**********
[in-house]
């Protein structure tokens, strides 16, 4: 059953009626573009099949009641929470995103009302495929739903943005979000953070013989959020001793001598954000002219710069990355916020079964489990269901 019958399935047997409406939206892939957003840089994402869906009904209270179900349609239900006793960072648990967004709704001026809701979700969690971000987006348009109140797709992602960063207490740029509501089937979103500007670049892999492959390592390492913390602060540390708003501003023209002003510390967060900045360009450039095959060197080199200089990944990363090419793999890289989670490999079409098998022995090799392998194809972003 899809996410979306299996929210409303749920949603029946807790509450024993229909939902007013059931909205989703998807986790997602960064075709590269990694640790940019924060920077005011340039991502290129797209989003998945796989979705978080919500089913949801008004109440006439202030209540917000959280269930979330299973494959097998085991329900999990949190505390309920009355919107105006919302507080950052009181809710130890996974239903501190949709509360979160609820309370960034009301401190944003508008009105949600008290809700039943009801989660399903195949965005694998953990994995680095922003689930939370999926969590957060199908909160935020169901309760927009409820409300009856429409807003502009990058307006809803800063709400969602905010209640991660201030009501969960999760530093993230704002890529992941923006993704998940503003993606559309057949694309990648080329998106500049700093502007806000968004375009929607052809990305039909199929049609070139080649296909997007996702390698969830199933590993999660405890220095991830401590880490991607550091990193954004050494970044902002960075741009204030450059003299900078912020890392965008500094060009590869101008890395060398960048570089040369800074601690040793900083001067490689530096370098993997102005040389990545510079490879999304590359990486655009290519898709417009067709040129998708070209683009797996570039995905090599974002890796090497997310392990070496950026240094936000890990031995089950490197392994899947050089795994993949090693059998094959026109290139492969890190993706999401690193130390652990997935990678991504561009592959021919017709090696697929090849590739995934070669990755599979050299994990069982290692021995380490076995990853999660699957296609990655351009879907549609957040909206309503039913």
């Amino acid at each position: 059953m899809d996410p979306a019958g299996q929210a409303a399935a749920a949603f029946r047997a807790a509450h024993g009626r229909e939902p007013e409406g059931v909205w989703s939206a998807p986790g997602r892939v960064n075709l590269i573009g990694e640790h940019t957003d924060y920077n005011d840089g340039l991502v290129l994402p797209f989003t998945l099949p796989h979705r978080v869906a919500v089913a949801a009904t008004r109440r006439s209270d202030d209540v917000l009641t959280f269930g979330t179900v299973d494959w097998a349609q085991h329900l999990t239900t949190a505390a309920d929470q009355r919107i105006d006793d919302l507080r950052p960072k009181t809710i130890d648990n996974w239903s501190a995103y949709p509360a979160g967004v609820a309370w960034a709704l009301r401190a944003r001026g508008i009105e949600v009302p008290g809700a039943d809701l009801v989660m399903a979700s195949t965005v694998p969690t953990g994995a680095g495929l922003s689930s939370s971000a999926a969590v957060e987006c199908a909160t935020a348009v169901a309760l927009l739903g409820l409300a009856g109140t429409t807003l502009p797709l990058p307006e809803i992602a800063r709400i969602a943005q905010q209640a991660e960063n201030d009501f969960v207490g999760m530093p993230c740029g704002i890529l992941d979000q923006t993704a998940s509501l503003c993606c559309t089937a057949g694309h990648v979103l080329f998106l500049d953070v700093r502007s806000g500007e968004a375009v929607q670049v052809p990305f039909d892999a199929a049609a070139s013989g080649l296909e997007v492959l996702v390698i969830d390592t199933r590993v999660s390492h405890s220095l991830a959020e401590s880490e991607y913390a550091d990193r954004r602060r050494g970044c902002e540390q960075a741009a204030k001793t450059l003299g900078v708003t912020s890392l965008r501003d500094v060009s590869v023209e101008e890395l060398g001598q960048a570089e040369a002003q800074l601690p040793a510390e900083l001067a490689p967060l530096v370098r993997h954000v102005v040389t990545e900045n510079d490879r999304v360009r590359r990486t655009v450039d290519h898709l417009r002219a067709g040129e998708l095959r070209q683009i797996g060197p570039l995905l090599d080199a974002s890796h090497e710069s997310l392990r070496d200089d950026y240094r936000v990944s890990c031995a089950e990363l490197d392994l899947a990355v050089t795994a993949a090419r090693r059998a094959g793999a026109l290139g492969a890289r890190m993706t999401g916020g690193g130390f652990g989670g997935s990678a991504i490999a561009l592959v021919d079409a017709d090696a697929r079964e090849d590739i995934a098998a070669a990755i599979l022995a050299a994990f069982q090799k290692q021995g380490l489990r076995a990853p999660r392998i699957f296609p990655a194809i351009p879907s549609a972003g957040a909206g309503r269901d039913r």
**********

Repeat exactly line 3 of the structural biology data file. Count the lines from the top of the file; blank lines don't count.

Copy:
């Amino acid at each position: 059953m899809d996410p979306a019958g299996q929210a409303a399935a749920a949603f029946r047997a807790a509450h024993g009626r229909e939902p007013e409406g059931v909205w989703s939206a998807p986790g997602r892939v960064n075709l590269i573009g990694e640790h940019t957003d924060y920077n005011d840089g340039l991502v290129l994402p797209f989003t998945l099949p796989h979705r978080v869906a919500v089913a949801a009904t008004r109440r006439s209270d202030d209540v917000l009641t959280f269930g979330t179900v299973d494959w097998a349609q085991h329900l999990t239900t949190a505390a309920d929470q009355r919107i105006d006793d919302l507080r950052p960072k009181t809710i130890d648990n996974w239903s501190a995103y949709p509360a979160g967004v609820a309370w960034a709704l009301r401190a944003r001026g508008i009105e949600v009302p008290g809700a039943d809701l009801v989660m399903a979700s195949t965005v694998p969690t953990g994995a680095g495929l922003s689930s939370s971000a999926a969590v957060e987006c199908a909160t935020a348009v169901a309760l927009l739903g409820l409300a009856g109140t429409t807003l502009p797709l990058p307006e809803i992602a800063r709400i969602a943005q905010q209640a991660e960063n201030d009501f969960v207490g999760m530093p993230c740029g704002i890529l992941d979000q923006t993704a998940s509501l503003c993606c559309t089937a057949g694309h990648v979103l080329f998106l500049d953070v700093r502007s806000g500007e968004a375009v929607q670049v052809p990305f039909d892999a199929a049609a070139s013989g080649l296909e997007v492959l996702v390698i969830d390592t199933r590993v999660s390492h405890s220095l991830a959020e401590s880490e991607y913390a550091d990193r954004r602060r050494g970044c902002e540390q960075a741009a204030k001793t450059l003299g900078v708003t912020s890392l965008r501003d500094v060009s590869v023209e101008e890395l060398g001598q960048a570089e040369a002003q800074l601690p040793a510390e900083l001067a490689p967060l530096v370098r993997h954000v102005v040389t990545e900045n510079d490879r999304v360009r590359r990486t655009v450039d290519h898709l417009r002219a067709g040129e998708l095959r070209q683009i797996g060197p570039l995905l090599d080199a974002s890796h090497e710069s997310l392990r070496d200089d950026y240094r936000v990944s890990c031995a089950e990363l490197d392994l899947a990355v050089t795994a993949a090419r090693r059998a094959g793999a026109l290139g492969a890289r890190m993706t999401g916020g690193g130390f652990g989670g997935s990678a991504i490999a561009l592959v021919d079409a017709d090696a697929r079964e090849d590739i995934a098998a070669a990755i599979l022995a050299a994990f069982q090799k290692q021995g380490l489990r076995a990853p999660r392998i699957f296609p990655a194809i351009p879907s549609a972003g957040a909206g309503r269901d039913r």